Vitamin C is involved in the formation of hormones related to growth and development
Vitamin D assists in the absorption of and use of calcium in bone growth and maintenance
Calcium builds and hardens bones and teeth Nutrition for Bone Density Development Hard tissue includes bones, teeth and cartilage
Protein is the main building material for hard tissue development and, with vitamin C (connective tissue), forms the bone matrix (house frame)
Vitamin A assists in the cell division of the new cells required for the matrix
calcium and phosphorus bind together to make calcium phosphate which is then deposited into the holes of the bone matrix to give the bone strength (plaster of the house)
Vitamin D assists in the absorption of calcium Learning Activity Create a flow chart for each of the process for growth, energy, bone density and blood production using your computers on a program such as Popplet. Food Behaviours The dietary choices that youth make can have lifelong implications and can lead to health problems later in life
The habits that youth form during this stage of their lives can influence the choices that they will make for the rest of their lives.
Four food-related behaviours that have a large impact on the dietary intake and health and development are skipping meals, consuming food from sources outside the home, consuming sports, energy and soft drinks and snacking Why do you think youth skip meals?
Which meals do youth predominantly skip? Why? Skipping Meals Youth skip meals for a number of reasons including: work and social activities, convenience, lack of motivation, dieting.
Skipping breakfast can cause fatigue, poor concentration and intellectual development could be affected.
Skipping meals may make it harder for youth to get all of the nutrients they need for growth
How can skipping meals lead to weight gain? When you skip a meal the body goes into survival mode, thinking that the next meal could be a long time off. This causes metabolism to slow down and burn less kilojoules.
Skipping meals can cause people to eat too much when they do eventually have a meal.
Having a large meal can cause the stomach to expand, which then needs a larger amount of food to feel full. This can lead to consistently eating large meals and ultimately gaining weight. Consuming food from Sources Outside the Home The influence of the peer group and a growing independence seems to be particularly relevant to eating at fast-food outlets.
Youth are more likely to choose energy dense foods that lack the nutrients required for optimal health and development.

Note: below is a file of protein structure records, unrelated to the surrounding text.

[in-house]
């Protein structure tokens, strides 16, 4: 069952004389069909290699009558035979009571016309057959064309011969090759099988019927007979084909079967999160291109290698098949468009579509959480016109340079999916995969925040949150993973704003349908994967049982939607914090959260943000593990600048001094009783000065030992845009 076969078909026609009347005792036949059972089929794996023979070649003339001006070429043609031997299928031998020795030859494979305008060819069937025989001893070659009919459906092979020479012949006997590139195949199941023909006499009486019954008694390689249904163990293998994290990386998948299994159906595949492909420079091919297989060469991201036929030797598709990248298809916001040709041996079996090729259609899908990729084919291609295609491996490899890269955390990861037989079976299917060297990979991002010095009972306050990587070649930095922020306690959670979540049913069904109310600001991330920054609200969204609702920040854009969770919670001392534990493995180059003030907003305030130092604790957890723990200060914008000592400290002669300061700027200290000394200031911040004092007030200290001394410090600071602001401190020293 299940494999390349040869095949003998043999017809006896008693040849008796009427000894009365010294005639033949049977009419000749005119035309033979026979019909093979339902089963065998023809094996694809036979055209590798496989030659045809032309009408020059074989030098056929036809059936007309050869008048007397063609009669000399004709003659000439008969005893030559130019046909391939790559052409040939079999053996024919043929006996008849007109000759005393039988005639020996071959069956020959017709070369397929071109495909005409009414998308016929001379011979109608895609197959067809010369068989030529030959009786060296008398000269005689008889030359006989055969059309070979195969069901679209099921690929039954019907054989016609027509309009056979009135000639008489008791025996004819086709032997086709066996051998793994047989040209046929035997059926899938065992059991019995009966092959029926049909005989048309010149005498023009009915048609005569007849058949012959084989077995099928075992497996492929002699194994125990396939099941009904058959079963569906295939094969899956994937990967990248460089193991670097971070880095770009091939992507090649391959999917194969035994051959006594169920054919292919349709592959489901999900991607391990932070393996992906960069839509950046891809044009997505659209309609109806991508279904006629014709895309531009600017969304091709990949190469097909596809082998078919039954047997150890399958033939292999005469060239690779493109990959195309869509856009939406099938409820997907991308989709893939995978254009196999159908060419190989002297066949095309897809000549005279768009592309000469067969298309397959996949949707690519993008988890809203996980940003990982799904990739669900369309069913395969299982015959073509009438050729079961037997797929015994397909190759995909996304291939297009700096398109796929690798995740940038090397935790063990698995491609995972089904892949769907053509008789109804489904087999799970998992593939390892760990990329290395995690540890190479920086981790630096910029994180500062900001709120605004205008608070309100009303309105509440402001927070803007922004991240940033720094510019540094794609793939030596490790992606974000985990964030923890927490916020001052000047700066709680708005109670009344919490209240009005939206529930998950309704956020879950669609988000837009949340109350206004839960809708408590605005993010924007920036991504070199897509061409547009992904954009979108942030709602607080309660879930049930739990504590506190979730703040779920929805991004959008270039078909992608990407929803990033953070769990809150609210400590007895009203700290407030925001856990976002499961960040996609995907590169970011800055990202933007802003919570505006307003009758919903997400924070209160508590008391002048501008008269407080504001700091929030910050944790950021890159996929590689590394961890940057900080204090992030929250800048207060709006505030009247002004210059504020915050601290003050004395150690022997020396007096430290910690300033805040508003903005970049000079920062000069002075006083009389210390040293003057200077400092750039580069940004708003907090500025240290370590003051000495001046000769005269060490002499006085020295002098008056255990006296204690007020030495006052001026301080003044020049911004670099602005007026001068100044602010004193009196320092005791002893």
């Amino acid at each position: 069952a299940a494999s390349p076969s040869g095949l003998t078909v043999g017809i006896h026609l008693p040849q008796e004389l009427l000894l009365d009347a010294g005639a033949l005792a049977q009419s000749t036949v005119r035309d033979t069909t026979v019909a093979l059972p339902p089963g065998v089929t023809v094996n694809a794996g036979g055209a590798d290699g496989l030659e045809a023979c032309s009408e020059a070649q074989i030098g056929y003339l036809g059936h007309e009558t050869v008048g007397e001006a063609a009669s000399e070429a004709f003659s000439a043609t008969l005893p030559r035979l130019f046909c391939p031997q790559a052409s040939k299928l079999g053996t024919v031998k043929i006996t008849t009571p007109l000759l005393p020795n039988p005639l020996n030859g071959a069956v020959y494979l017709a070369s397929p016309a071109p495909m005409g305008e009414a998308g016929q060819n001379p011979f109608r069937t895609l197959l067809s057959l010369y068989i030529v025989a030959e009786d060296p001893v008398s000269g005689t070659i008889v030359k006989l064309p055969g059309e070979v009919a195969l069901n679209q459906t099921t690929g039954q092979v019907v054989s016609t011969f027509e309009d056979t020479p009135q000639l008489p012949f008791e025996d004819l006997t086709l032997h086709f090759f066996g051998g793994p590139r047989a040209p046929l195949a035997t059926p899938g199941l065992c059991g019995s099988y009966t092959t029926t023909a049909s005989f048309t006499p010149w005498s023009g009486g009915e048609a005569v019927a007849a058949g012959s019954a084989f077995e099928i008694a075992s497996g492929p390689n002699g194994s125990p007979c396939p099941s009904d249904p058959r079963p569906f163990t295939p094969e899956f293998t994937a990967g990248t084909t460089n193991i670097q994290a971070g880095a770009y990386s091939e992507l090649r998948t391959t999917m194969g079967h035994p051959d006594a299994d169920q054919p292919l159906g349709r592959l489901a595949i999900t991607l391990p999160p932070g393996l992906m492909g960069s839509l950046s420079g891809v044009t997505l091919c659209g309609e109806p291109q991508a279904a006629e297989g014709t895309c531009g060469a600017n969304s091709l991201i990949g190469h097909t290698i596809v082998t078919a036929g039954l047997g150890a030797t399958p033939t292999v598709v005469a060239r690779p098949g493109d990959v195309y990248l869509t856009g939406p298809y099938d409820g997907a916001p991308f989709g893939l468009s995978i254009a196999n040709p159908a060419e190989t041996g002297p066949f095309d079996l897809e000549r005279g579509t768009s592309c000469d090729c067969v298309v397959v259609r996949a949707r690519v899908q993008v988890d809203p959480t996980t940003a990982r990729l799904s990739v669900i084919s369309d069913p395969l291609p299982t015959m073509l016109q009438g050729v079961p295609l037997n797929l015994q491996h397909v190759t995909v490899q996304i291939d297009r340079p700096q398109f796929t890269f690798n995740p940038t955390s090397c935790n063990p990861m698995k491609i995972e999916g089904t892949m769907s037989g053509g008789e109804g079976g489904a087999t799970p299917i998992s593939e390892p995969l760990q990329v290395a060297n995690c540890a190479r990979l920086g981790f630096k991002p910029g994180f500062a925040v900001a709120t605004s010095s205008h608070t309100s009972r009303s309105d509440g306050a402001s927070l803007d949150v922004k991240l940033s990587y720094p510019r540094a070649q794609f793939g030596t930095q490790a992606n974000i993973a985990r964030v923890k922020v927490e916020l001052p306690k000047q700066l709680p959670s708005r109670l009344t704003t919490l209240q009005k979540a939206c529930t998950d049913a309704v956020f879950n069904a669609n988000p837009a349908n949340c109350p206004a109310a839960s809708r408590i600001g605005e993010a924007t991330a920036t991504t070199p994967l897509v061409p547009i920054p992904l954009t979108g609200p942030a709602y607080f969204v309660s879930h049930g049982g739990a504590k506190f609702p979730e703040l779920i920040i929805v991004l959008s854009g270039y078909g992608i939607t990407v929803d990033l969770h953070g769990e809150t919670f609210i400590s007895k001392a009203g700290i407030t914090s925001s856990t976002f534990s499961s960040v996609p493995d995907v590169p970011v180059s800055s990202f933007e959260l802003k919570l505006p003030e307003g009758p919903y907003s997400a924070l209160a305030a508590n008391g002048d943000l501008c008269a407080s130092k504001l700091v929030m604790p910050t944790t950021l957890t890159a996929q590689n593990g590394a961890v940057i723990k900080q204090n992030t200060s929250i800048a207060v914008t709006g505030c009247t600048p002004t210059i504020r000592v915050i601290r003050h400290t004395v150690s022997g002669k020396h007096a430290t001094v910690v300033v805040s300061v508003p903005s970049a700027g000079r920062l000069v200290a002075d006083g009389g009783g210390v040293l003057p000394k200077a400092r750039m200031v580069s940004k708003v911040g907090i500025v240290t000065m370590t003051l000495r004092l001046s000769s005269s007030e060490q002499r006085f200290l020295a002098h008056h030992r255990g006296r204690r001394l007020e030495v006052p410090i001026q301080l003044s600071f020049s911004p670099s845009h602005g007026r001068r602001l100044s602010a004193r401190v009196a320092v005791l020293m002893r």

Many young people lack the nutritional knowledge or the desire to choose healthy fast food options
The processed options are often the cheaper alternatives for young people who do not have much disposable income
In the short term these options contribute to dental decay, weight gain as well as a lack of energy. Consuming Sports, Energy & Soft Drinks How could not eating dinner from home for a year 10-11 student impact on their, physical health and development and their social health and development?
Think about what vital nutrients they may be missing out on and discuss this in your answer QUESTION Soft drinks usually contains large amounts of sugar and therefore energy so, if consumed in excess, can contribute to weight gain and other conditions such as dental caries (tooth decay).
Many energy drinks contain caffeine, which can contribute to disturbed sleep patterns and anxiety Carbohydrate Structures Carbohydrates can also be known as saccharides, or more commonly as sugars, carbohydrates are often subcategorized by their chemical structure and complexity into three different types: monosaccharides, disaccharides and polysaccharides.
Monosaccharides = consisting of only one chemical ring (hence 'mono'). Because there is only one ring in the molecule, monosaccharides are quickly broken down and provide and immediate and short feeling of energy.
Disaccharides = consist of 2 chemical rings. The dual rings make disaccharides slower to break down that monosaccharides
Polysaccharides = are chains of monosaccharides with more than three chemical rings. Slowest type of carbohydrates to break down. Classes of Protein Essential and Non Essential Amino Acids? (p94)
Complete Protein Foods = contain all 9 essential amino acids in the correct proportions allowing the body to make all proteins it needs. Mainly come from animal food sources: meat, poultry, dairy products, eggs, fish and soybeans (only plant food exception).
Incomplete Protein Foods = missing or lacking the required amounts of one or more of the essential amino acids. Cereals, nuts, seeds, legumes.
What are some Complementary Protein Foods and how do these work? In organic compounds needed, in small amounts, for the health and proper functioning of many body parts. Organic substances needed by the body in minute amounts to ensure the optimal health, growth and functioning of the body Vitamin D Vitamin C - also assists in the absorption of iron from the digestive tract Watch Video: http://www.teachertube.com/viewVideo.php?video_id=13788 1. Write down 3 different complete meals you could have for breakfast
2. For each write down the nutrients you get from each and what these nutrients do in the body.
3. How could not consuming these nutrients impact on youth health and development?